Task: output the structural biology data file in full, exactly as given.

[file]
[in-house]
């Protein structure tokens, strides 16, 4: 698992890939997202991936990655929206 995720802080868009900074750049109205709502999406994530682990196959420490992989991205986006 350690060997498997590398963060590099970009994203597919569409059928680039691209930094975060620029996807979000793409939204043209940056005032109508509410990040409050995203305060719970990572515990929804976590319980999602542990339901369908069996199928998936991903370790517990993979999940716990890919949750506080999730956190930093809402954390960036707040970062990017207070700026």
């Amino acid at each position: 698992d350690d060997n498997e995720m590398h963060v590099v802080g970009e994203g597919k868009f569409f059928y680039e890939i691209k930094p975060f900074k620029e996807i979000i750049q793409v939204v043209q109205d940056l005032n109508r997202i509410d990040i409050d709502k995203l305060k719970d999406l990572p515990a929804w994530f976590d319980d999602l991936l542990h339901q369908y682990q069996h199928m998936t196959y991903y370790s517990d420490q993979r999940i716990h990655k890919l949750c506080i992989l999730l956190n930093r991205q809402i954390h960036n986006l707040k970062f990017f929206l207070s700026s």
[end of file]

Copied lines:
[in-house]
């Protein structure tokens, strides 16, 4: 698992890939997202991936990655929206 995720802080868009900074750049109205709502999406994530682990196959420490992989991205986006 350690060997498997590398963060590099970009994203597919569409059928680039691209930094975060620029996807979000793409939204043209940056005032109508509410990040409050995203305060719970990572515990929804976590319980999602542990339901369908069996199928998936991903370790517990993979999940716990890919949750506080999730956190930093809402954390960036707040970062990017207070700026």
């Amino acid at each position: 698992d350690d060997n498997e995720m590398h963060v590099v802080g970009e994203g597919k868009f569409f059928y680039e890939i691209k930094p975060f900074k620029e996807i979000i750049q793409v939204v043209q109205d940056l005032n109508r997202i509410d990040i409050d709502k995203l305060k719970d999406l990572p515990a929804w994530f976590d319980d999602l991936l542990h339901q369908y682990q069996h199928m998936t196959y991903y370790s517990d420490q993979r999940i716990h990655k890919l949750c506080i992989l999730l956190n930093r991205q809402i954390h960036n986006l707040k970062f990017f929206l207070s700026s």